SEOUL, July 27 (Yonhap) -- "Peninsula," director Yeon Sang-ho's zombie apocalypse blockbuster, extended its winning streak to a second weekend at South Korean cinemas while also leading the box office race in six other Asian markets, according to data and the film's distributor Monday.
According to data by the Korean Film Council (KOFIC), "Peninsula" drew 470,026 moviegoers over the Saturday-Sunday period, with the combined number of viewers reaching 2,862,894 since its July 15 opening.
The film's closest competitor was "Aladdin," the 2019 live-action adaptation of Walt Disney Picture's 1992 animated film, re-released at South Korean cinemas this summer, attracting 33,739 attendees over the weekend.
According to distributor NEW, "Peninsula," has been on top of the box offices in six other Asian countries -- Taiwan, Singapore, Malaysia, Vietnam, Thailand and Mongolia. The film has been sold to 185 nations and territories in total.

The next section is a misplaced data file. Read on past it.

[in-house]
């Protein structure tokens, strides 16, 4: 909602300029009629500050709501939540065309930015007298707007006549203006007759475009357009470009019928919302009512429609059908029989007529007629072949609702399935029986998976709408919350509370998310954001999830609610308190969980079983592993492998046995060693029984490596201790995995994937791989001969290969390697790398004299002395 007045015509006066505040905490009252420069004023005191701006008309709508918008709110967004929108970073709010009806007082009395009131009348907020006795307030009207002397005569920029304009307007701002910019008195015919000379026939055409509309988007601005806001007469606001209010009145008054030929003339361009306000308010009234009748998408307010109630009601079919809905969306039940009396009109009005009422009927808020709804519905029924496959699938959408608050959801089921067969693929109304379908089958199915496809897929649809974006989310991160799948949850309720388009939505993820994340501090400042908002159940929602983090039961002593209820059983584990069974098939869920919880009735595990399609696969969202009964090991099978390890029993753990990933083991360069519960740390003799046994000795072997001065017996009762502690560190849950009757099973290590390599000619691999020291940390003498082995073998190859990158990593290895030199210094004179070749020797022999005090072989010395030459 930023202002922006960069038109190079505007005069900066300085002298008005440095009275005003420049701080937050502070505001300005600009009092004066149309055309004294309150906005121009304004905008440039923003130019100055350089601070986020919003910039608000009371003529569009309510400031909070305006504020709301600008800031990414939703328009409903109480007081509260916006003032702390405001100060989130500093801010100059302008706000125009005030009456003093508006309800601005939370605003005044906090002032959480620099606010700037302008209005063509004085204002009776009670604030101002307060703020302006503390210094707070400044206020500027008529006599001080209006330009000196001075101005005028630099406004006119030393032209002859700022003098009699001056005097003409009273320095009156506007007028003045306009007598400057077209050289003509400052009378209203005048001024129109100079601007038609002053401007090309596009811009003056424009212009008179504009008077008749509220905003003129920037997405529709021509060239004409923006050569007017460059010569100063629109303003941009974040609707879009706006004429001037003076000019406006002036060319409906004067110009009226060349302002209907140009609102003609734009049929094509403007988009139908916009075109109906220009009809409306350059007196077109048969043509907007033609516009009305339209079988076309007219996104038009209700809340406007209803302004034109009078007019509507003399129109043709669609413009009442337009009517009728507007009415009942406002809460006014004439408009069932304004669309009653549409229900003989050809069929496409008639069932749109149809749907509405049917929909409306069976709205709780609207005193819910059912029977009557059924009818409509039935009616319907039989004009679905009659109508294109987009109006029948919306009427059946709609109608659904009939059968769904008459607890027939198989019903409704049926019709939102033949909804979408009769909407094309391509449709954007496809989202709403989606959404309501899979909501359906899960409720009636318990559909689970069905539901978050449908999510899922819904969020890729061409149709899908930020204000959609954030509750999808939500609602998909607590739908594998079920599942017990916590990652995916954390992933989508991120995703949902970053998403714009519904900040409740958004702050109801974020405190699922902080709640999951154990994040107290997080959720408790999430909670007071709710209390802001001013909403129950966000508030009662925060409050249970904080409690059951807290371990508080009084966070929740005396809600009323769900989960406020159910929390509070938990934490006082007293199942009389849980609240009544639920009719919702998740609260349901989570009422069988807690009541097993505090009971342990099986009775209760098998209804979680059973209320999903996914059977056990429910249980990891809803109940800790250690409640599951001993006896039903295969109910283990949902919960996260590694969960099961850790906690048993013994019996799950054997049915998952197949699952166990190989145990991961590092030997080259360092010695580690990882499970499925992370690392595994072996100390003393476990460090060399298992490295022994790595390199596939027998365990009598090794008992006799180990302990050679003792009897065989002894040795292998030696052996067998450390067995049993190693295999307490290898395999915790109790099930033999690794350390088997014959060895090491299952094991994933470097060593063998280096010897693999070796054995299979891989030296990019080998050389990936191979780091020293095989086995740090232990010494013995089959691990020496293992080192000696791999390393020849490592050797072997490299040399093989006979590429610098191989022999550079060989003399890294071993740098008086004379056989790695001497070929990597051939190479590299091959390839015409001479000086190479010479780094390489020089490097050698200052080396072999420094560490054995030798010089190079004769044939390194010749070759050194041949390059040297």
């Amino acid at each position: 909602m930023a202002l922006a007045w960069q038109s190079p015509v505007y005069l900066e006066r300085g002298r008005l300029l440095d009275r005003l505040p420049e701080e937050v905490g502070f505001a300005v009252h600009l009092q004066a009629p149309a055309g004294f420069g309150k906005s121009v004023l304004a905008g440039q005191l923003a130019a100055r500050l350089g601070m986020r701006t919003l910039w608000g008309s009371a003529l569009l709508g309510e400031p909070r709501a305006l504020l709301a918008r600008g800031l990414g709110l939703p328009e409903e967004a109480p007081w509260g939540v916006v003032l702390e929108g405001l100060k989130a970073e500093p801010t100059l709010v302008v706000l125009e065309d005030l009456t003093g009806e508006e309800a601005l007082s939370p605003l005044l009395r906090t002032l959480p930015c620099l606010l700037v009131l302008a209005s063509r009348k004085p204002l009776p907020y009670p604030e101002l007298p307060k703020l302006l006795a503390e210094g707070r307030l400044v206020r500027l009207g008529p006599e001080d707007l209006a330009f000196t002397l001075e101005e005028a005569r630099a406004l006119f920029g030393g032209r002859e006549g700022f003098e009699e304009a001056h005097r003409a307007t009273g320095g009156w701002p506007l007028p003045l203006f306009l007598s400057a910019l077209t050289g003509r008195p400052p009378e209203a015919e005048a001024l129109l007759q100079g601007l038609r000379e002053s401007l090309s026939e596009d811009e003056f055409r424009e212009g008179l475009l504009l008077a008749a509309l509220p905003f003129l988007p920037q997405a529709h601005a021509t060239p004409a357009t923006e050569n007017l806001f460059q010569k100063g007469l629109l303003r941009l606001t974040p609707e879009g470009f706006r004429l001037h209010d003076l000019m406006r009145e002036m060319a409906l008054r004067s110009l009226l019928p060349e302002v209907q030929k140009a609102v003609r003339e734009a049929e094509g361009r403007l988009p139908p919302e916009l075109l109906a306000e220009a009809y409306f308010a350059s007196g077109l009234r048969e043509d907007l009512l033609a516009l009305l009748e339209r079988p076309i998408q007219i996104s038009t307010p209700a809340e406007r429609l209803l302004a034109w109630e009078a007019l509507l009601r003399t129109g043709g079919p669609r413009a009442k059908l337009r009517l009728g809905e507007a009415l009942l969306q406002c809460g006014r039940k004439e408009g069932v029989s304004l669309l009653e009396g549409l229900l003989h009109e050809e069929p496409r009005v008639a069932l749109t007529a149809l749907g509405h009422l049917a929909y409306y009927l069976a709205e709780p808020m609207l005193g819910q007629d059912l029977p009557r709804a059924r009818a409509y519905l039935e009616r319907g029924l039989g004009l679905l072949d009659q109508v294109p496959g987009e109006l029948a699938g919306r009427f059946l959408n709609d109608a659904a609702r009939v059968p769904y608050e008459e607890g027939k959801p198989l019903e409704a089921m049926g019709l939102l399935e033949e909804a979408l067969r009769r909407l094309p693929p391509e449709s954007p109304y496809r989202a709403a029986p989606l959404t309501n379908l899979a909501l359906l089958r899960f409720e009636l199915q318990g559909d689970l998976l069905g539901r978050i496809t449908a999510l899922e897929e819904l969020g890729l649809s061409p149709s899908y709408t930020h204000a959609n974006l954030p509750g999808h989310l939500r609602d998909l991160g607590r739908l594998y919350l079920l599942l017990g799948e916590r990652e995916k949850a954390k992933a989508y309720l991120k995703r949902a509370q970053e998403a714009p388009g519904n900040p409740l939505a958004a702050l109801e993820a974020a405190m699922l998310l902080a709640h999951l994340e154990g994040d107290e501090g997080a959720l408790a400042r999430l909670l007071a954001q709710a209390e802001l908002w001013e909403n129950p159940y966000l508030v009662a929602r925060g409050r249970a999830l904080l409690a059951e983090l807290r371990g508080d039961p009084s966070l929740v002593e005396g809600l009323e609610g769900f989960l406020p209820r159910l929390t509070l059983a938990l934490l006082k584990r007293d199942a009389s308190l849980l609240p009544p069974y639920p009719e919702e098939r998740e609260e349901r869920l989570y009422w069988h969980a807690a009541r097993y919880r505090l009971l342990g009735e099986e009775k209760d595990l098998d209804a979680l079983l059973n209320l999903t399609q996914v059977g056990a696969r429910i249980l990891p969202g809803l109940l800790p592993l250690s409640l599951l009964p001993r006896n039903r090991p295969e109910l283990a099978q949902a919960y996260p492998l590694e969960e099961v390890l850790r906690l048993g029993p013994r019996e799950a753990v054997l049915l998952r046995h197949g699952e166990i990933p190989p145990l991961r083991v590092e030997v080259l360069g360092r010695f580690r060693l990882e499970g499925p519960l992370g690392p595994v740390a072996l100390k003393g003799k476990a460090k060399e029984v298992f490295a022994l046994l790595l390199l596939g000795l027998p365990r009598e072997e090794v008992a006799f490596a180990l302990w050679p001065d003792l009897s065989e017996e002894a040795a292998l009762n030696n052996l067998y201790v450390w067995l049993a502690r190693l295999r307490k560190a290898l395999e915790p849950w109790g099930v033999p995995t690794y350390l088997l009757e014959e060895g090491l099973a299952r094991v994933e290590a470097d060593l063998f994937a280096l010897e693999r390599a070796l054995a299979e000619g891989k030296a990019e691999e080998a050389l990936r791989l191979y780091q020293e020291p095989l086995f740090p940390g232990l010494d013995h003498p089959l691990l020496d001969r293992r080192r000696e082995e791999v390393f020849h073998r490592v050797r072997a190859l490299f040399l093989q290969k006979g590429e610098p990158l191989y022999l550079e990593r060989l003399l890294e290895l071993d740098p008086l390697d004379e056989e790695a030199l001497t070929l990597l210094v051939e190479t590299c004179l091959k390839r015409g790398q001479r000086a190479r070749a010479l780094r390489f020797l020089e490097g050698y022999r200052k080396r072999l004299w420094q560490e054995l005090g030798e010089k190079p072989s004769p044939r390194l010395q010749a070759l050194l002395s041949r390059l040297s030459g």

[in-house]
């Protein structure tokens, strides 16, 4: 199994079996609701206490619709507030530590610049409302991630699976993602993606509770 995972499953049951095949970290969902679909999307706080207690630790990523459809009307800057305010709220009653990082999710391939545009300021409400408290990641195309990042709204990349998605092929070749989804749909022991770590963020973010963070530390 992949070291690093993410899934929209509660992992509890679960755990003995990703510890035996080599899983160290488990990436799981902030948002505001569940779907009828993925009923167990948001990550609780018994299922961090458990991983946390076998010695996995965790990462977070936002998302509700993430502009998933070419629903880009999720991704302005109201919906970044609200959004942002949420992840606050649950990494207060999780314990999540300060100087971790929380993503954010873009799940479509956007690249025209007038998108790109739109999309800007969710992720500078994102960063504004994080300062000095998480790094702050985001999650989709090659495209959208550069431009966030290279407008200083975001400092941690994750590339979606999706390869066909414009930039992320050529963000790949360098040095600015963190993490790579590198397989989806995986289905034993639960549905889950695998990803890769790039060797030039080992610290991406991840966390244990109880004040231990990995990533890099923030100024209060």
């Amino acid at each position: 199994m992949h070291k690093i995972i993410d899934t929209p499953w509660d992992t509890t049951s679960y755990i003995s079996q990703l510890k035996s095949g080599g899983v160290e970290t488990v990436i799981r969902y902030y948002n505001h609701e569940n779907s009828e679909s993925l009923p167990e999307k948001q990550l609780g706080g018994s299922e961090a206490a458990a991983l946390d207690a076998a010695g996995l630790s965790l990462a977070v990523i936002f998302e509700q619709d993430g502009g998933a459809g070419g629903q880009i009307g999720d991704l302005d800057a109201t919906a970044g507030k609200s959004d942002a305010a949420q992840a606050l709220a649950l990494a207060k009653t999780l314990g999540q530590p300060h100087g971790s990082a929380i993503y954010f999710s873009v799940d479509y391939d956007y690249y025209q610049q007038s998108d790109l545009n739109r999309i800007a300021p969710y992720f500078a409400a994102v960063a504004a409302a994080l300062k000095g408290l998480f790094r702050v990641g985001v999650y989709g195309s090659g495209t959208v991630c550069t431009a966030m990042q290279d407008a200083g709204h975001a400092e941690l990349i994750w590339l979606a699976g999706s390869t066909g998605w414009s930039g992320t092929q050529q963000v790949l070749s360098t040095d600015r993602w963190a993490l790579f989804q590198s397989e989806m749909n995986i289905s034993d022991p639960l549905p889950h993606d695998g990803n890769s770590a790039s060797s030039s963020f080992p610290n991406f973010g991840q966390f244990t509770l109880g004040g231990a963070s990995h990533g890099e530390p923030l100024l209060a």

Starring Gang Dong-won and Lee Jung-hyun, "Peninsula" is the long-awaited sequel to "Train to Busan," the top-grossing film in South Korea in 2016. "Peninsula" was selected for the official lineup of this year's Cannes Film Festival.
The film tells a tale of survivors on the zombie-infested Korean peninsula four years after the events in "Train to Busan." It follows protagonist Jung-suk, who escaped the Korean Peninsula after the events of four years before, returning for a mission.
The industry is pinning its hopes on "Peninsula" and other upcoming big projects, such as "Steel Rain 2: Summit," to break the awful dry spell of the local film industry decimated by COVID-19.
"Steel Rain 2: Summit," a political-action film on geopolitics surrounding North Korea to hit theaters Wednesday, has accounted for 48 percent of upcoming ticket reservations as of 9 a.m., according to KOFIC.
In the January-June period of the year, box office admissions tumbled 70.3 percent on-year to 32.4 million viewers, according to KOFIC. Sales revenue plummeted 70.6 percent to 273.8 billion won (US$228.7 million).
By month, admissions plunged 67 percent on-year in February and 87.5 percent in March. The figure worsened in April, falling by a record 92.7 percent, and was followed by another 91.6 percent dip in May.
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